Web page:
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Copyright © 2017 Natural Medicines (www.naturalmedicines.com)
October 2013

FDA: OxyElite Pro Linked To Non-Viral Hepatitis

The U.S. Food and Drug Administration (FDA), the Centers for Disease Control and Prevention (CDC), and the Hawaii Department of Health (DOH) are investigating reports of non-viral hepatitis that may be linked to OxyElite Pro, a dietary supplement product.

The Hawaii DOH reports that 24 cases of non-viral hepatitis share a common link to OxyElite Pro. This product is distributed by USPLabs LLC in Dallas, Texas, and is sold nationwide through the internet and retail stores. A total of 29 cases of non-viral hepatitis have been reported in the state of Hawaii, with 11 of these cases resulting in hospitalization. Two of the cases have involved liver transplants, and one person has died.

The CDC is currently investigating other liver injury cases nationwide that may be associated with the product. Symptoms of hepatitis may include clay or gray-colored stools, dark urine, fatigue, fever, jaundice, joint pain, nausea, reduced appetite, stomach pain, vomiting, and yellow eyes.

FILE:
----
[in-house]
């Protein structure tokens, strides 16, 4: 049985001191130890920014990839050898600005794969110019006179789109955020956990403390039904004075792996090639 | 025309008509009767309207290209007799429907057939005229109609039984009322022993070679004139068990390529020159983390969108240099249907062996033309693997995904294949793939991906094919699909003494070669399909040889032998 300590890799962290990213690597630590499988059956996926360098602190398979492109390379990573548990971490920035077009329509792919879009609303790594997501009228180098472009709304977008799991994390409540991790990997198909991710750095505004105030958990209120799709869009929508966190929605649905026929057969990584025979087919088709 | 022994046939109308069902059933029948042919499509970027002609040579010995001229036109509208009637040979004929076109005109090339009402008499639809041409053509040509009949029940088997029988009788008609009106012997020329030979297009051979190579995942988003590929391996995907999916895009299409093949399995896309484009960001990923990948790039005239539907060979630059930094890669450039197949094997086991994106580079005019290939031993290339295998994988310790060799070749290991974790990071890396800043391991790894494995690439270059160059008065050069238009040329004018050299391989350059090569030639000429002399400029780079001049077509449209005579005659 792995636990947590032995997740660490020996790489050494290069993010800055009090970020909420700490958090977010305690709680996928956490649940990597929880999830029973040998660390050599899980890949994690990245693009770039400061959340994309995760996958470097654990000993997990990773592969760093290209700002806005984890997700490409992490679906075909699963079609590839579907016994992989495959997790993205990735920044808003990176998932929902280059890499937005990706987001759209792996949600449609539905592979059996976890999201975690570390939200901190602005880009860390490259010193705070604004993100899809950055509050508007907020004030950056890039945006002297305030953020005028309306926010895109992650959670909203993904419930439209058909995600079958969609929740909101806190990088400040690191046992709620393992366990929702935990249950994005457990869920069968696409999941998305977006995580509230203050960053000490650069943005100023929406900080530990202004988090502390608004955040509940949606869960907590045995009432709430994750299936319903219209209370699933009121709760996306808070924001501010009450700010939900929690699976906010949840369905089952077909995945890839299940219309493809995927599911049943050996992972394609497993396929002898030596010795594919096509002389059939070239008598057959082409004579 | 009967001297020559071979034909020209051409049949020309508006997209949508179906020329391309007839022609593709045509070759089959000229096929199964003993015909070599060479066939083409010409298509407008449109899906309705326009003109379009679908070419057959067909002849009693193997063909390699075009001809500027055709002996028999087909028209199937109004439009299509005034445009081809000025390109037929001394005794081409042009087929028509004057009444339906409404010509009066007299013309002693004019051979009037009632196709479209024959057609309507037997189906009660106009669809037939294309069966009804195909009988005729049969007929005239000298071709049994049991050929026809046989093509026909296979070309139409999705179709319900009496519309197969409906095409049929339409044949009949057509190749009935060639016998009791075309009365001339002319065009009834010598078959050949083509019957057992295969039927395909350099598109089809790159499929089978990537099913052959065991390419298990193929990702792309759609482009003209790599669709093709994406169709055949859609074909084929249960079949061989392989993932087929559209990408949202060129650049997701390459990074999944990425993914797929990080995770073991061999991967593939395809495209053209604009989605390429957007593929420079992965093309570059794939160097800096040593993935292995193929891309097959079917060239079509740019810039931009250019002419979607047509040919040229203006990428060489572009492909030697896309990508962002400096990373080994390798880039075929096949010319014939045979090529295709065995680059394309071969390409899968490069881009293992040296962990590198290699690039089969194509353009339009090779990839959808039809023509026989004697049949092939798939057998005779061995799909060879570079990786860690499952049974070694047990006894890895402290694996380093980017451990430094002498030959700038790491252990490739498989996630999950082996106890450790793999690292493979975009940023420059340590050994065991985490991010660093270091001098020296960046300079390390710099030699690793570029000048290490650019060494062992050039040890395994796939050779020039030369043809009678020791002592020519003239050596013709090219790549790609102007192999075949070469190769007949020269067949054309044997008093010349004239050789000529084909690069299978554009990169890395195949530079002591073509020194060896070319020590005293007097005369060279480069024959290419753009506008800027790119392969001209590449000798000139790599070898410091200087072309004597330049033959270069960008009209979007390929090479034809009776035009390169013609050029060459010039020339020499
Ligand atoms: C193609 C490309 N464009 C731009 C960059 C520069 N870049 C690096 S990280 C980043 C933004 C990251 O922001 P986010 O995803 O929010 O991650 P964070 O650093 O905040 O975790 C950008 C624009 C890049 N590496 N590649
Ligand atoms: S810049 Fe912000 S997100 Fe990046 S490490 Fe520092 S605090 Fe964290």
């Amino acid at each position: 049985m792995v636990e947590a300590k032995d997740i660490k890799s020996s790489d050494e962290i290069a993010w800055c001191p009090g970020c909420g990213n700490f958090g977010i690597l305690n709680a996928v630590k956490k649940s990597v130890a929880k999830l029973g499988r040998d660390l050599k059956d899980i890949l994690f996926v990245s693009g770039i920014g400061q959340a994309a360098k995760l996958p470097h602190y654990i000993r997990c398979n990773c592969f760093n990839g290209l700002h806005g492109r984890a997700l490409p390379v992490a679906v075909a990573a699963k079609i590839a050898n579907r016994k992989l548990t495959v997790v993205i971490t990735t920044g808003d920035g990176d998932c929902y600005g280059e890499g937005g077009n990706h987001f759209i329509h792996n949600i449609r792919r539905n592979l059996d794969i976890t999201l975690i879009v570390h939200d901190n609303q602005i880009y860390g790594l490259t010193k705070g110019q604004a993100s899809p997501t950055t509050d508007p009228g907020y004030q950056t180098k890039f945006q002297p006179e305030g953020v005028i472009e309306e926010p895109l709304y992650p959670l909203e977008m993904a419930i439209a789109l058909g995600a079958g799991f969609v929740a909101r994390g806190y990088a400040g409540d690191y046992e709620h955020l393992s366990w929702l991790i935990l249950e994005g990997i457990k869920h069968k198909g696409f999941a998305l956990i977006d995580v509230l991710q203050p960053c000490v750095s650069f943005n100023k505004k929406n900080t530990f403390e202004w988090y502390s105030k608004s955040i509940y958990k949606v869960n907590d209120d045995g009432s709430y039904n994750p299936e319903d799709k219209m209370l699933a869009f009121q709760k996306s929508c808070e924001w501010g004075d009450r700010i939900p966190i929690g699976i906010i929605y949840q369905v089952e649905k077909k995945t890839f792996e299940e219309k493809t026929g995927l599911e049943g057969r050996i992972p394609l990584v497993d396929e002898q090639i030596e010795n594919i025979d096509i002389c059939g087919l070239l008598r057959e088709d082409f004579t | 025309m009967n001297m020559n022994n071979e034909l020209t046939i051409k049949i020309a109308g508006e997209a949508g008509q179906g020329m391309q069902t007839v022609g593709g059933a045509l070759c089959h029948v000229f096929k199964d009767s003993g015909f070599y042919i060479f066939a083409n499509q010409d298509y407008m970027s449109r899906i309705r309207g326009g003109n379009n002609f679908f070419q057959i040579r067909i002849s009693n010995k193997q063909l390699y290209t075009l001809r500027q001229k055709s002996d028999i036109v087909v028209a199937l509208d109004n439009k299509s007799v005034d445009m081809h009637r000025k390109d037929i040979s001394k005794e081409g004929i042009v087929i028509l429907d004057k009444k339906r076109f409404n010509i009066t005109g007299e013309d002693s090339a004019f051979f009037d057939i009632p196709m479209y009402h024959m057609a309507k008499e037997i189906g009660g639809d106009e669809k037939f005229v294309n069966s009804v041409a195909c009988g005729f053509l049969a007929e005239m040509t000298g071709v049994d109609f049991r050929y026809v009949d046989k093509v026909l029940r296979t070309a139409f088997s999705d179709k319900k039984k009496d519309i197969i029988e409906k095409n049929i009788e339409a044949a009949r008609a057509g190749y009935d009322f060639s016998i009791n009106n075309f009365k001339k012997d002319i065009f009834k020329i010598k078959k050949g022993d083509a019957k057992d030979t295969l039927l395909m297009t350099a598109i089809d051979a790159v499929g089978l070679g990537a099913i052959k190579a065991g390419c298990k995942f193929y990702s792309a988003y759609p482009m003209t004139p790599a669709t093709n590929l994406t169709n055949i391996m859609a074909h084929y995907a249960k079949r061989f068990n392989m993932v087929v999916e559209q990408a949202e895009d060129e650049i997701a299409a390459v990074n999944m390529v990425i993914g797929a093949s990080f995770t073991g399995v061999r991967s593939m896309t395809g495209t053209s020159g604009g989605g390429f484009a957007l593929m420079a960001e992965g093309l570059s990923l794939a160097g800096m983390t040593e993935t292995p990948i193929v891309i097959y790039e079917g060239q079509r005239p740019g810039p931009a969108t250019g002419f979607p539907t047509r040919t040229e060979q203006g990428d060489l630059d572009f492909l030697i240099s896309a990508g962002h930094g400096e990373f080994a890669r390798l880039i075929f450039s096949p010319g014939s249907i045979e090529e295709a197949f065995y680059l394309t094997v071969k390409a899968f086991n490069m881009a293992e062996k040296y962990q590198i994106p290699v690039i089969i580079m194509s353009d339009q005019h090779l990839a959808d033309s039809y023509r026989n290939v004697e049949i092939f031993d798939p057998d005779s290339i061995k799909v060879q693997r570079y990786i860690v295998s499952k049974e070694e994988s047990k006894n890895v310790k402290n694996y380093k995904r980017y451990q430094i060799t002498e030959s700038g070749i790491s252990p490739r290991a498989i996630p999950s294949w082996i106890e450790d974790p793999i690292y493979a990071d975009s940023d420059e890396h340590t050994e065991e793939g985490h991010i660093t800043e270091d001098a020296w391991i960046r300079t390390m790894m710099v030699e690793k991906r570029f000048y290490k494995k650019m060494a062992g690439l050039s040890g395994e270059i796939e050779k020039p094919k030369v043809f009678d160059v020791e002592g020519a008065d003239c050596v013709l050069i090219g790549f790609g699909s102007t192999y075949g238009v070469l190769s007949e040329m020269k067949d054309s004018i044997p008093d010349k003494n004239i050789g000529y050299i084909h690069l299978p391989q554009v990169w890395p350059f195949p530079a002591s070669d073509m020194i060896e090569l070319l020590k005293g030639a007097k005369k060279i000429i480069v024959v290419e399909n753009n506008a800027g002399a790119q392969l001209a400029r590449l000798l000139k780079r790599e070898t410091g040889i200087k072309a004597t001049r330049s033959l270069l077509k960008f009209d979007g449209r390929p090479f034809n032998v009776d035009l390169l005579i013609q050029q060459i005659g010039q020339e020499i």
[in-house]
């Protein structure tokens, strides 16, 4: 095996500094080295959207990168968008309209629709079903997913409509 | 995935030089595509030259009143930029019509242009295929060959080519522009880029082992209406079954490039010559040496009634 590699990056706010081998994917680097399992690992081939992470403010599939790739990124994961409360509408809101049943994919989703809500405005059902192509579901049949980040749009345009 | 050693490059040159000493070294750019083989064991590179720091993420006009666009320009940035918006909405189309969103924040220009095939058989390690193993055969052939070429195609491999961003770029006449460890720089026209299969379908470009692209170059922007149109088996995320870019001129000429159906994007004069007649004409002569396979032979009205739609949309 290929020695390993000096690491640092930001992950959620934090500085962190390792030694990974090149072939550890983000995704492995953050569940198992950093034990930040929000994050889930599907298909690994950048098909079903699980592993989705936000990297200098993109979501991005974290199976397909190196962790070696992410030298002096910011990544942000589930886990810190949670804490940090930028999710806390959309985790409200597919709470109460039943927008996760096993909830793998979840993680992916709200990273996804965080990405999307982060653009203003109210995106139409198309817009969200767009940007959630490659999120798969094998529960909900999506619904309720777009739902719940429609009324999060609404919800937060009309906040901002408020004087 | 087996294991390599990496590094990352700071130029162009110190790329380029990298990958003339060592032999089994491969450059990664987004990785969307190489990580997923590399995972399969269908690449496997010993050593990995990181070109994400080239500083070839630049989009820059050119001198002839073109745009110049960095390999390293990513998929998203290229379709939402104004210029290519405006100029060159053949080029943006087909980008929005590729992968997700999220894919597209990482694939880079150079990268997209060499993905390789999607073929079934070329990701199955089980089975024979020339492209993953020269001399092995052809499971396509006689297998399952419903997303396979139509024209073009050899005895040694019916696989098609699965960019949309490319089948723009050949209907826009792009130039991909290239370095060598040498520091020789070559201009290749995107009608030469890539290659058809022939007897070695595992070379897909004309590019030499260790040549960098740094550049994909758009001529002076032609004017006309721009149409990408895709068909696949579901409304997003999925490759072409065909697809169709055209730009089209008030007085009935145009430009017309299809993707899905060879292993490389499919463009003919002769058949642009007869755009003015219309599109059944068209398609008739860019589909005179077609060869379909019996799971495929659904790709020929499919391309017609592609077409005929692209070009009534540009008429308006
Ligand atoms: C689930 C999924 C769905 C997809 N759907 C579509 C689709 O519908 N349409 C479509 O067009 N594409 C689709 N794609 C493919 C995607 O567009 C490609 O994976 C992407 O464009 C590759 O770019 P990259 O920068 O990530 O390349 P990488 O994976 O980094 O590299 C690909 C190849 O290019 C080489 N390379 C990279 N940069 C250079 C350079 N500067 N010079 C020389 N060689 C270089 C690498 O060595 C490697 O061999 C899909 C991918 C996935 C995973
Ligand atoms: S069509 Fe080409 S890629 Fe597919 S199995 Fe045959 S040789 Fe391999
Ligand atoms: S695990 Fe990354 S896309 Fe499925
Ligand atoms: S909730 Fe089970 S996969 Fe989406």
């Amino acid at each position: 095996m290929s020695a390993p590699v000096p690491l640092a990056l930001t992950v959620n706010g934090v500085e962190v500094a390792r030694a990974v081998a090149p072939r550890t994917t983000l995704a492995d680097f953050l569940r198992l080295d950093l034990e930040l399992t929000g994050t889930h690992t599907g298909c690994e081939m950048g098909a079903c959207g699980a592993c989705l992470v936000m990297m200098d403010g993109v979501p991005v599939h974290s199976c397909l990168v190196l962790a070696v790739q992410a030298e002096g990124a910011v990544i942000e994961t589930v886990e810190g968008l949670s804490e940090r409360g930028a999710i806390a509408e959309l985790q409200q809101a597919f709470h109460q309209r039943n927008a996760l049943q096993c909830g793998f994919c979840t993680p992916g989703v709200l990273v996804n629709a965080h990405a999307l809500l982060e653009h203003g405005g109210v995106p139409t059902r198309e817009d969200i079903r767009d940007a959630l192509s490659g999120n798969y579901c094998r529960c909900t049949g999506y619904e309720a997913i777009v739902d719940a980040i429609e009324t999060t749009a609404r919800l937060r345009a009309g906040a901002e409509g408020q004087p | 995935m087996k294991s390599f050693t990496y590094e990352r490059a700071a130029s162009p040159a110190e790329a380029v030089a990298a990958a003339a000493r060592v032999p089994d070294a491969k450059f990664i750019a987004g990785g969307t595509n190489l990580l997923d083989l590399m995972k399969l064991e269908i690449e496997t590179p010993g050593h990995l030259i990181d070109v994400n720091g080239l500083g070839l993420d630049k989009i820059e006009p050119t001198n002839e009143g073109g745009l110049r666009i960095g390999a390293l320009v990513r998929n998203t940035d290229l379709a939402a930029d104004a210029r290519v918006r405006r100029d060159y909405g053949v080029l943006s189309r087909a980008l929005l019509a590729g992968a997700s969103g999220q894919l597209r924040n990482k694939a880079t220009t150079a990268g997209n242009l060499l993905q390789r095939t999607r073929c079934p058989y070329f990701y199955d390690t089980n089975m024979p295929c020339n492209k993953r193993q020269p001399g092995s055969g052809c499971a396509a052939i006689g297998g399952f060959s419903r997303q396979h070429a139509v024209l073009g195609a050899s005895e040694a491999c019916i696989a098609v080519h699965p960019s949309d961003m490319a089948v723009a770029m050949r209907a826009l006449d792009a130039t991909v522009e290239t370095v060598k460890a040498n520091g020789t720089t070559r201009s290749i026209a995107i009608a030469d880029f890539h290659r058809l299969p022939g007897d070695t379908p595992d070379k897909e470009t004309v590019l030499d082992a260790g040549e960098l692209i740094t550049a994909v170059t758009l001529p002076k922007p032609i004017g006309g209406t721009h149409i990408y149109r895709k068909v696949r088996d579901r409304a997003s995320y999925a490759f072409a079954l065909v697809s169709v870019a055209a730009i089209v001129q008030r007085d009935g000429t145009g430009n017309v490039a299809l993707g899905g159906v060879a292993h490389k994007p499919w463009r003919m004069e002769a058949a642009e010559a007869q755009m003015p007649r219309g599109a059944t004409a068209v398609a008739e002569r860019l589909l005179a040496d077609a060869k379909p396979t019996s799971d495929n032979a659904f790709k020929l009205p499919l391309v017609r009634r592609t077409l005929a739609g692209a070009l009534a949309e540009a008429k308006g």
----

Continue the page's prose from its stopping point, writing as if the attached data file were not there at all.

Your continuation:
The FDA is reviewing patient medical records and histories, as well as samples of the product that have been collected from some of these individuals. The agency is also inspecting the facilities that manufacture the product and reviewing production and distribution records. The manufacturer, USPLabs LLC, has informed the FDA that it believes that counterfeit OxyElite Pro is being marketed in the U.S. The FDA is investigating whether these counterfeit products may be related to any of the cases of non-viral hepatitis.

The FDA advises people in possession of OxyElite Pro to stop using it immediately during the investigation. Those who believe that they have been affected by a dietary supplement should contact their healthcare practitioner. Both clinicians and patients are advised to report any side effects that may be related to the use of these products to the FDA's MedWatch Safety Information and Adverse Event Reporting Program.

References

  1. Natural Standard: The Authority on Integrative Medicine. 
  2. US Food and Drug Administration. www.fda.gov

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